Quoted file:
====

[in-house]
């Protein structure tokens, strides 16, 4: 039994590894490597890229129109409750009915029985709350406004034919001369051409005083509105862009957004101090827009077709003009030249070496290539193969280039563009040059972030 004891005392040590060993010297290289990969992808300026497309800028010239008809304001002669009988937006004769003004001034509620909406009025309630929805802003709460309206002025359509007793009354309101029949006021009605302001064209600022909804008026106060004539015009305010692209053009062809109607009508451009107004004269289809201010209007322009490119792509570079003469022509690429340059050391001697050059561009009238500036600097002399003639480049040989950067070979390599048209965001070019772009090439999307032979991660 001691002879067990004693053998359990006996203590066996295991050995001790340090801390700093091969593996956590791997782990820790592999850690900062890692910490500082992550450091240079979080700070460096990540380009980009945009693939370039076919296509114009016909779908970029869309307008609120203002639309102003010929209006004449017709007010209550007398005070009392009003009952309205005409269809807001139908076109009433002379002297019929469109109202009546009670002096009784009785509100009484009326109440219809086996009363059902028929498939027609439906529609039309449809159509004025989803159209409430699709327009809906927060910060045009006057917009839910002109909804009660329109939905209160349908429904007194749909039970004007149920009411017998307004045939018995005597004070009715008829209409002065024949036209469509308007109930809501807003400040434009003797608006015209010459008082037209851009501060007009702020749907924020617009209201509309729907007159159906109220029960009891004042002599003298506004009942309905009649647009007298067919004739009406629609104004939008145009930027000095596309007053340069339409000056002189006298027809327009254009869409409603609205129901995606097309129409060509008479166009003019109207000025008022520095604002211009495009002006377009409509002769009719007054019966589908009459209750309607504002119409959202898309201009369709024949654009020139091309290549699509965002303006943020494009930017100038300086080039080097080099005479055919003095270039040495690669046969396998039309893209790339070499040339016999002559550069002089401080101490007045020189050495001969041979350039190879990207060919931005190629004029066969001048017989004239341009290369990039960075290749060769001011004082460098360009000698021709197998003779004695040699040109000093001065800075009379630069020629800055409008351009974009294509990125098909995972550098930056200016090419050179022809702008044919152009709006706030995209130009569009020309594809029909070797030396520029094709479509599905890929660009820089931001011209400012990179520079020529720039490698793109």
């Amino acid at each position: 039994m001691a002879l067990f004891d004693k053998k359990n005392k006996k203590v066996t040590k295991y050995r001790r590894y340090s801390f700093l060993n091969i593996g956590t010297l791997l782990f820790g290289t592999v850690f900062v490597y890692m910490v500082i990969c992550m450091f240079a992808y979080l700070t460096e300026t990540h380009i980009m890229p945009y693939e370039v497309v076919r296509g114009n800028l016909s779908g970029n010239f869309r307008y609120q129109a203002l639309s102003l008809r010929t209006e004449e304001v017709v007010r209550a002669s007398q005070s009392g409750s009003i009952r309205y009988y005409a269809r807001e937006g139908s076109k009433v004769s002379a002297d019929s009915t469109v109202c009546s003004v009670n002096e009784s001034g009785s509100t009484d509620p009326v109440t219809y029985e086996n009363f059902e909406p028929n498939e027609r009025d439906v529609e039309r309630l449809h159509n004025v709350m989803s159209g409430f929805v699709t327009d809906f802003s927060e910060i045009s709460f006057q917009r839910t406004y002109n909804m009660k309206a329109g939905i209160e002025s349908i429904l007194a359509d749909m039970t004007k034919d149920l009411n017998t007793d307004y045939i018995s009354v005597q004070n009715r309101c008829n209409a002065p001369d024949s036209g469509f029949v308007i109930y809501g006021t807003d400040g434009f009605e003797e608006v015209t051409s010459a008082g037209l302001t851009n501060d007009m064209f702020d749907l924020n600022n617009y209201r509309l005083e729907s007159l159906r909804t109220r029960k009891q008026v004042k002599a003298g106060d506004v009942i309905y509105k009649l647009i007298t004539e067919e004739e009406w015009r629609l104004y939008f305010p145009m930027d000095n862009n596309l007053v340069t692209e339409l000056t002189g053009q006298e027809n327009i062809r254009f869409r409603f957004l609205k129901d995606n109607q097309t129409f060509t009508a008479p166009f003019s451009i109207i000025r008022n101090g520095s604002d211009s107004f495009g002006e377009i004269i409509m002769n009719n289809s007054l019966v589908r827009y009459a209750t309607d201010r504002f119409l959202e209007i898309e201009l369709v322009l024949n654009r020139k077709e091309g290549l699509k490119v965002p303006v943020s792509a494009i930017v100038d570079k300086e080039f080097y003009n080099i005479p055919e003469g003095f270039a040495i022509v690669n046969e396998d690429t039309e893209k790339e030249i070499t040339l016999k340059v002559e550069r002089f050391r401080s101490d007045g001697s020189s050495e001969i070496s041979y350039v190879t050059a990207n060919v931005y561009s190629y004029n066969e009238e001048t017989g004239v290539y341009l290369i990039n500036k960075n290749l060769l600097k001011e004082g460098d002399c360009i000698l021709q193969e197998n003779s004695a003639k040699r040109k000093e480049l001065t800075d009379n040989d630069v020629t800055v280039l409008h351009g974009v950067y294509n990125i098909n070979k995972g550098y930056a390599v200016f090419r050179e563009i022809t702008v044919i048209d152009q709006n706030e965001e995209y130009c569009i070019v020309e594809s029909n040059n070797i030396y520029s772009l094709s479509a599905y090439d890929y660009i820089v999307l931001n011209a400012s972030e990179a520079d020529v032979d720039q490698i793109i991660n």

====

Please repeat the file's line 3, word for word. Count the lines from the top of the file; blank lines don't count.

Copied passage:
């Amino acid at each position: 039994m001691a002879l067990f004891d004693k053998k359990n005392k006996k203590v066996t040590k295991y050995r001790r590894y340090s801390f700093l060993n091969i593996g956590t010297l791997l782990f820790g290289t592999v850690f900062v490597y890692m910490v500082i990969c992550m450091f240079a992808y979080l700070t460096e300026t990540h380009i980009m890229p945009y693939e370039v497309v076919r296509g114009n800028l016909s779908g970029n010239f869309r307008y609120q129109a203002l639309s102003l008809r010929t209006e004449e304001v017709v007010r209550a002669s007398q005070s009392g409750s009003i009952r309205y009988y005409a269809r807001e937006g139908s076109k009433v004769s002379a002297d019929s009915t469109v109202c009546s003004v009670n002096e009784s001034g009785s509100t009484d509620p009326v109440t219809y029985e086996n009363f059902e909406p028929n498939e027609r009025d439906v529609e039309r309630l449809h159509n004025v709350m989803s159209g409430f929805v699709t327009d809906f802003s927060e910060i045009s709460f006057q917009r839910t406004y002109n909804m009660k309206a329109g939905i209160e002025s349908i429904l007194a359509d749909m039970t004007k034919d149920l009411n017998t007793d307004y045939i018995s009354v005597q004070n009715r309101c008829n209409a002065p001369d024949s036209g469509f029949v308007i109930y809501g006021t807003d400040g434009f009605e003797e608006v015209t051409s010459a008082g037209l302001t851009n501060d007009m064209f702020d749907l924020n600022n617009y209201r509309l005083e729907s007159l159906r909804t109220r029960k009891q008026v004042k002599a003298g106060d506004v009942i309905y509105k009649l647009i007298t004539e067919e004739e009406w015009r629609l104004y939008f305010p145009m930027d000095n862009n596309l007053v340069t692209e339409l000056t002189g053009q006298e027809n327009i062809r254009f869409r409603f957004l609205k129901d995606n109607q097309t129409f060509t009508a008479p166009f003019s451009i109207i000025r008022n101090g520095s604002d211009s107004f495009g002006e377009i004269i409509m002769n009719n289809s007054l019966v589908r827009y009459a209750t309607d201010r504002f119409l959202e209007i898309e201009l369709v322009l024949n654009r020139k077709e091309g290549l699509k490119v965002p303006v943020s792509a494009i930017v100038d570079k300086e080039f080097y003009n080099i005479p055919e003469g003095f270039a040495i022509v690669n046969e396998d690429t039309e893209k790339e030249i070499t040339l016999k340059v002559e550069r002089f050391r401080s101490d007045g001697s020189s050495e001969i070496s041979y350039v190879t050059a990207n060919v931005y561009s190629y004029n066969e009238e001048t017989g004239v290539y341009l290369i990039n500036k960075n290749l060769l600097k001011e004082g460098d002399c360009i000698l021709q193969e197998n003779s004695a003639k040699r040109k000093e480049l001065t800075d009379n040989d630069v020629t800055v280039l409008h351009g974009v950067y294509n990125i098909n070979k995972g550098y930056a390599v200016f090419r050179e563009i022809t702008v044919i048209d152009q709006n706030e965001e995209y130009c569009i070019v020309e594809s029909n040059n070797i030396y520029s772009l094709s479509a599905y090439d890929y660009i820089v999307l931001n011209a400012s972030e990179a520079d020529v032979d720039q490698i793109i991660n």